Per the 10 March Economist editorial on Latin America's growing fears about being recaptured by China as just a source of commodities (deindustrialization) and per the recent Wikistrat sim on North America's Energy Export Boom where we discussed, in one master narrative, the notion of NAFTA using the lure of cheaper and cleaner energy to re-energize the Free Trade Area of the Americas initiative.
Now, you have to understand that this chart is misleading, because it counts intra-EU trade while not counting interstate trade within the multinational union known as the US. If the stats were equalized on that scale, then the NorthAm numbers would be unreal.
But larger point about Latam's numbers being small (and presumably the W Hem numbers being commensurately low) is valid. The US and the rest have not made the regional trade integration effort that is possible here, as South America is beginning to recognize its mistake is not pursuing FTAA.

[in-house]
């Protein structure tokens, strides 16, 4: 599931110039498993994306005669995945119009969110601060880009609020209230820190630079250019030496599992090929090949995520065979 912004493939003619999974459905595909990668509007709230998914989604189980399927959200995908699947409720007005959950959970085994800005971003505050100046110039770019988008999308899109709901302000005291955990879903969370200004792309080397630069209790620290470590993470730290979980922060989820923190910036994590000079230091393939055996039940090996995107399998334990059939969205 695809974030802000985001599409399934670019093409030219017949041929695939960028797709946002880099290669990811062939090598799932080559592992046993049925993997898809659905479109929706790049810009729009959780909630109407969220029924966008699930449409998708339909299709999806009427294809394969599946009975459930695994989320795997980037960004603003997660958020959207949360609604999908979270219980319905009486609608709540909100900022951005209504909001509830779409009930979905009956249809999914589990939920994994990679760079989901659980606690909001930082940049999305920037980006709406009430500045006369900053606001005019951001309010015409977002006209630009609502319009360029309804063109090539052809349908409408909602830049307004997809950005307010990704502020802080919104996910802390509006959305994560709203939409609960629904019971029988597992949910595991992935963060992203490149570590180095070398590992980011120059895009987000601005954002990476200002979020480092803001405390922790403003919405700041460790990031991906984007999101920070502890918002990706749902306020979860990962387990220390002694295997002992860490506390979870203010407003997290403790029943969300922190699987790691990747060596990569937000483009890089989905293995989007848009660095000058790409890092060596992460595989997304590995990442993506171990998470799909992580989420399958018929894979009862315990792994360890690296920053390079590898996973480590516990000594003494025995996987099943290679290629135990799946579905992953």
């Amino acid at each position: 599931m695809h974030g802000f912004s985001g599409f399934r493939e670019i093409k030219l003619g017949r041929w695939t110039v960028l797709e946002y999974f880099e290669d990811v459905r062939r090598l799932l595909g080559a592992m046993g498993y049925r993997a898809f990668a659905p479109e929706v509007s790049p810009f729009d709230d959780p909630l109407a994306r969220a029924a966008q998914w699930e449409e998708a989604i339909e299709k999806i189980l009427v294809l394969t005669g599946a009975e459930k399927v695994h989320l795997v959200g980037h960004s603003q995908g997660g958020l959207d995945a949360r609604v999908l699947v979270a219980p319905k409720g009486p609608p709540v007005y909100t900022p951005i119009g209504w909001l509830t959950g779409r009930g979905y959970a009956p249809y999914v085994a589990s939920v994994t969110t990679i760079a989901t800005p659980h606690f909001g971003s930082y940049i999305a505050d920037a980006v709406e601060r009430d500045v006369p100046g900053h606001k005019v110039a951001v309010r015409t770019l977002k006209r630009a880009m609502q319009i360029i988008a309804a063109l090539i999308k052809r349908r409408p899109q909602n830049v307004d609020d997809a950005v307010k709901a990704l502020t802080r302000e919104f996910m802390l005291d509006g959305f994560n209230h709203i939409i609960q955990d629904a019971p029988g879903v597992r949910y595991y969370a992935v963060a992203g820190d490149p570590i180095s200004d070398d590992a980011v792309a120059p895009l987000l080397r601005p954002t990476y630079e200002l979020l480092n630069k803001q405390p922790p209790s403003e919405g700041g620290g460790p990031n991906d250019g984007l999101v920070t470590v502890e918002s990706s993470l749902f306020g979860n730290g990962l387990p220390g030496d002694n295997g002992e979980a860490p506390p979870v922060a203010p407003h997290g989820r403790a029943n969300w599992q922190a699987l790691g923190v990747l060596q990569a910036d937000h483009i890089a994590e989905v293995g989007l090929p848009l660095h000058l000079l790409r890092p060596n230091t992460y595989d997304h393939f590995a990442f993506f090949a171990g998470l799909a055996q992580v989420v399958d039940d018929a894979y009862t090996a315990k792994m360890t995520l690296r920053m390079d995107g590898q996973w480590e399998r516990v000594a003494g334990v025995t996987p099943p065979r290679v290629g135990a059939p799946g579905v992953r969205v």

People will paint this as de-globalization, but it's not a binary choice. Globalization tends to push regions to up their regional integration for all sort of reasons, the primary one being the title of the editorial here: "unity is strength" in trade negoations.
But the long-term advantage here is substantial: if you want to grow, then you want to have high trade flows with faster-growing neighbors first and foremost. China is doing that in SE Asia but US is not doing the same in W Hem, thus the strategic impulse now to go after things like reviving FTAA.